|Billy L. Hattaway, P.E.||July 1, 2002|
I have reviewed the proposed language requiring pedestrian activated signals at each roundabout crosswalk and would like to comment on the proposed language. While I am now in the private sector, I spent the last 23+ years working at Florida Department of Transportation in positions such as the District Five Design Engineer, State Roadway Design Engineer and most recently, Director, Office of Design. I have been a strong advocate for pedestrian and bicycle issues during my tenure, and will continue to be. I am involved in the Congress for New Urbanism, and have a serious commitment to walkable and livable communities. I would like you to consider my comments in view of my background.
While I have concerns for the safety of all pedestrians using transportation facilities, I believe the proposed requirement would create an undue constraint on the use of roundabouts, potentially eliminating their use in many locations at the state and local level. The budgets of all government entities are already stretched thin, so maximizing the opportunities for safety improvements is very important. Roundabouts improve safety for vehicles compared with traditional intersections by keeping the speeds low and reducing conflict points. The article states that often "Pedestrians report that vehicles at roundabouts, as well as at other unsignalized crossings, often do not yield for pedestrians." I believe that to be true, and believe that those who would not yield to a pedestrian (sighted or otherwise) in a roundabout are the same who will not stop for the same pedestrian in any crosswalk, whether in a roundabout, a yield condition, stop sign, or signals with right turn on red. There are many factors that impact pedestrian use of roundabouts and their exposure, such as the volume of traffic, the roundabout's geometry - which affects entry and exit speeds, and the volume of pedestrian traffic.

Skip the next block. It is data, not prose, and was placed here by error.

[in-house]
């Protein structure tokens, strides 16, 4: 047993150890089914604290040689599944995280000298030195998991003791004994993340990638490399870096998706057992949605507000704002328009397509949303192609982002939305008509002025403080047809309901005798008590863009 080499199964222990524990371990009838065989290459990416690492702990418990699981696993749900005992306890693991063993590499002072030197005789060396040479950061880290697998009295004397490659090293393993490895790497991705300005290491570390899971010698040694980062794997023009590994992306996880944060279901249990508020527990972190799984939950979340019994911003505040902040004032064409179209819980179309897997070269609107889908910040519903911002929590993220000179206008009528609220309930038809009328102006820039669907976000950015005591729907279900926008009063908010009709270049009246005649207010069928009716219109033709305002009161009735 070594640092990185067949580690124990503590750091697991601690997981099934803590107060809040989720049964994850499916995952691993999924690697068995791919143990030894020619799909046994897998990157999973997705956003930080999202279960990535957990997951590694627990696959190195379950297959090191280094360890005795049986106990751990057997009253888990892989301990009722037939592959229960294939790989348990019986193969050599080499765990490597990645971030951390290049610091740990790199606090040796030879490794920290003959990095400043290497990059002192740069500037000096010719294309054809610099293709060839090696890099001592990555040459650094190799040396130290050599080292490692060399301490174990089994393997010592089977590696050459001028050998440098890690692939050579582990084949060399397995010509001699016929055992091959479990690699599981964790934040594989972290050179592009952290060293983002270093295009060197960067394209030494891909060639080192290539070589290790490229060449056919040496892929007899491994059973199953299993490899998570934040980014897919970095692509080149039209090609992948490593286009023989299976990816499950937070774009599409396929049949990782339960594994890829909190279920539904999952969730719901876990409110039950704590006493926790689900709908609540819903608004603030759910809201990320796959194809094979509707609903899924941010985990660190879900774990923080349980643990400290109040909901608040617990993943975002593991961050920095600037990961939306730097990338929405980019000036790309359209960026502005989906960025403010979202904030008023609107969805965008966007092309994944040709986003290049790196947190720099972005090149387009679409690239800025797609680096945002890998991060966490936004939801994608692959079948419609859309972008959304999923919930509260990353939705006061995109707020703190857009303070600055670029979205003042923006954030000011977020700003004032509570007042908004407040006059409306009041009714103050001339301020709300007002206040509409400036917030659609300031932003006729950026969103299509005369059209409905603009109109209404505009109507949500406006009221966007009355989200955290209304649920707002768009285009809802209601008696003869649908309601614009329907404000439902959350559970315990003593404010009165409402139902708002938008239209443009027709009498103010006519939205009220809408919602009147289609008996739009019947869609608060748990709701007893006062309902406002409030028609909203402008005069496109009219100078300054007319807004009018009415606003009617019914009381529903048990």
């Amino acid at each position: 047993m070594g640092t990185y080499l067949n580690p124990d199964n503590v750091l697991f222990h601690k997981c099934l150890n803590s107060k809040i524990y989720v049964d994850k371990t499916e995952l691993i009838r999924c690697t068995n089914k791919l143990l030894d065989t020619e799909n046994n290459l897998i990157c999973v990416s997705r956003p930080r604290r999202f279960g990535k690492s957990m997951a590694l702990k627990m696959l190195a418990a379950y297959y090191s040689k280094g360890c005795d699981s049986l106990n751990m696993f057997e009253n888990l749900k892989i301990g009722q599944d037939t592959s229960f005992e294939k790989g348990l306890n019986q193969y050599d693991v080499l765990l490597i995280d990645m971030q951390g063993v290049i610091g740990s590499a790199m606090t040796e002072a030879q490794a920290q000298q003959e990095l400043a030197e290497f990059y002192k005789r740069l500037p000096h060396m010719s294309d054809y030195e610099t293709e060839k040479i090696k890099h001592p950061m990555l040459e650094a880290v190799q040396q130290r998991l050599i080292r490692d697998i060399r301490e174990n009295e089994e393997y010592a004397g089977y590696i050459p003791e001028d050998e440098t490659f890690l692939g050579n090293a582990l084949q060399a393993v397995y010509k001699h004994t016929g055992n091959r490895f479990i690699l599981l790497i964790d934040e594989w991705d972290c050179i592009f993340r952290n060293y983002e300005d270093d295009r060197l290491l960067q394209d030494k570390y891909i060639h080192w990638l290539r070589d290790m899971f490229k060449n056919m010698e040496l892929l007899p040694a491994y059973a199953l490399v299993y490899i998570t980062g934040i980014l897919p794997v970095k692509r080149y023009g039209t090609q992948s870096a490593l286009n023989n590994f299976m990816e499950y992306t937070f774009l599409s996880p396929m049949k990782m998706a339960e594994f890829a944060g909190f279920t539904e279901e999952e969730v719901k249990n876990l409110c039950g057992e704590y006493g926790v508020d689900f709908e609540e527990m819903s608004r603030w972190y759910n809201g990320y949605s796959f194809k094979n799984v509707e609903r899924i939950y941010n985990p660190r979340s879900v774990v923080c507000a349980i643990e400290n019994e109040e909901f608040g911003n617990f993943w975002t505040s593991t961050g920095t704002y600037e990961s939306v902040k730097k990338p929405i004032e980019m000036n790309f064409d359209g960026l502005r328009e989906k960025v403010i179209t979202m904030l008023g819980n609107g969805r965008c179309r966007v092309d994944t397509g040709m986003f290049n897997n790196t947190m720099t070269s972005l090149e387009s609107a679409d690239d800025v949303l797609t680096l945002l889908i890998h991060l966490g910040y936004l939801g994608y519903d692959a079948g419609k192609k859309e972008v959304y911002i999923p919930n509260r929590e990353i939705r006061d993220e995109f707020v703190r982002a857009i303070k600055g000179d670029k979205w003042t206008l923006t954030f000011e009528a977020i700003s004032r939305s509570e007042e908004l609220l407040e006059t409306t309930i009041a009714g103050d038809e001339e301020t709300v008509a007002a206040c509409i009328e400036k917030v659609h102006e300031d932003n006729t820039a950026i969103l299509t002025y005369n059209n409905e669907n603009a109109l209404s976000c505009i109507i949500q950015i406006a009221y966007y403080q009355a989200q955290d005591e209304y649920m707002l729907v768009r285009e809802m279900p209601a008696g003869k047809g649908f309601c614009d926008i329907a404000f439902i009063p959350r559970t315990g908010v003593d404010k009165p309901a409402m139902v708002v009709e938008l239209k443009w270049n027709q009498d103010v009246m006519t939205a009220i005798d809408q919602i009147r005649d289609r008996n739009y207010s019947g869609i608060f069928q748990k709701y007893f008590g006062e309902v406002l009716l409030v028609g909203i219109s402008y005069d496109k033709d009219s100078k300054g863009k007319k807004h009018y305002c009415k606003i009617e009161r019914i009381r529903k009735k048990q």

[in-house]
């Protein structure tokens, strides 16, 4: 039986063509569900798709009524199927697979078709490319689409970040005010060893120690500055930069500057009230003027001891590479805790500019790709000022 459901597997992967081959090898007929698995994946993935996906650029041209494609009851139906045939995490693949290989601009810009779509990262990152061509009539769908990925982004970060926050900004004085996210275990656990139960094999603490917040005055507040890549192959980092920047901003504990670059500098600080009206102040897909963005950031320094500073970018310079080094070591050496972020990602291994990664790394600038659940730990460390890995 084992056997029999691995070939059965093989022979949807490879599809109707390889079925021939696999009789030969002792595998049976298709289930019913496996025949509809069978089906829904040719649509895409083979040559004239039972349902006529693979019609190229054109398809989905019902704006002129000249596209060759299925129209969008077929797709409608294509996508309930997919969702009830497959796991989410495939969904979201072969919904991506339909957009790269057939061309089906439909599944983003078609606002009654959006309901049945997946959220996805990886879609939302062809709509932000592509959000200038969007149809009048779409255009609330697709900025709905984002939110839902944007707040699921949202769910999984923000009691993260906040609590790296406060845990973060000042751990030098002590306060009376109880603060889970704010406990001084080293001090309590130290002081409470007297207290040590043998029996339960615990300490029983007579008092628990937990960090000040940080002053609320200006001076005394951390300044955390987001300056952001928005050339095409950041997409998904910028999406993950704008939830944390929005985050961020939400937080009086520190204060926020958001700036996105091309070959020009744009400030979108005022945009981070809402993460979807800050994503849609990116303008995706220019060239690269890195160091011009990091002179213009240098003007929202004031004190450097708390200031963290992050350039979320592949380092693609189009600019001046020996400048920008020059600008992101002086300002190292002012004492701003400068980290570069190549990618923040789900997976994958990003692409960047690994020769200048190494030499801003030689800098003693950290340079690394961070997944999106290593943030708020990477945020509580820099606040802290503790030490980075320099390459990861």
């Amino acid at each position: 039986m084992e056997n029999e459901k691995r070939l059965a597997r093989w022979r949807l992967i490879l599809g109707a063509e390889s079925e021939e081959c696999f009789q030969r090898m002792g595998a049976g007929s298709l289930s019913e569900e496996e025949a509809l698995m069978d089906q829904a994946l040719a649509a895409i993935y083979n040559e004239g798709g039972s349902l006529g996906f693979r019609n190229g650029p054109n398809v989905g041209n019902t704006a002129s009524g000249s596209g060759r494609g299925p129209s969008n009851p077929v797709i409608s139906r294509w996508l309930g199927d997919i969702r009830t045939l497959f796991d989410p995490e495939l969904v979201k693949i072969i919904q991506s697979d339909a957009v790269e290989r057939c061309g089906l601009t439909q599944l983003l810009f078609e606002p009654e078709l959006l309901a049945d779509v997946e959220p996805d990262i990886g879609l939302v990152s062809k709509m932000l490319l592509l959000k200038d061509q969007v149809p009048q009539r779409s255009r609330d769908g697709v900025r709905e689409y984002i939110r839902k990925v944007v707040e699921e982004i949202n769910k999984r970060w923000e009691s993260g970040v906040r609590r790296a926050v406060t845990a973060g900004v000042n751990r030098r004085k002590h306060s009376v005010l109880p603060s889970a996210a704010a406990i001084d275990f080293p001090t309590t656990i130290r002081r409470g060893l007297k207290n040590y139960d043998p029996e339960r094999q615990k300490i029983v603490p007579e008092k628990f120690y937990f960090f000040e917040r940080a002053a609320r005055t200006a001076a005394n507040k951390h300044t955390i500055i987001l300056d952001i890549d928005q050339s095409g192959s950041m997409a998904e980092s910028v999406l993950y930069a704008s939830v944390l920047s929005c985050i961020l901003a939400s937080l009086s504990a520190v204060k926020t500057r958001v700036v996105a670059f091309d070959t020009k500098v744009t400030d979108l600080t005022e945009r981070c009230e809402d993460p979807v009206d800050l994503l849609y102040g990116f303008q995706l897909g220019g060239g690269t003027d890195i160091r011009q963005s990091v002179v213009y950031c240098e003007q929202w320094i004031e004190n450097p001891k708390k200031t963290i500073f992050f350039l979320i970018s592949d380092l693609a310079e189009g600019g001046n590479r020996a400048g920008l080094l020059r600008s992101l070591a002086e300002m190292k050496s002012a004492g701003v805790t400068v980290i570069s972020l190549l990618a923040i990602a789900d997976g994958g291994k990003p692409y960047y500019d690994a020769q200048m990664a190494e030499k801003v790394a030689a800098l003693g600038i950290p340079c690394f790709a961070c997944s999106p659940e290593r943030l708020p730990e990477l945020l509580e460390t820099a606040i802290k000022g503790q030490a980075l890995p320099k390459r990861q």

Before requiring pedestrian activated signals at every crosswalk within a roundabout, we should allow practicing engineers to deal with each site individually and do what is best for that location. We have a responsibility to provide improved safety for everyone using our transportation systems, and since money is always an issue in making those decisions, we need to use it wisely, where it is most needed. Thanks for the opportunity to comment.
Billy L. Hattaway, P.E.
Vice President, Transportation Program Manager Baskerville-Donovan, Inc.
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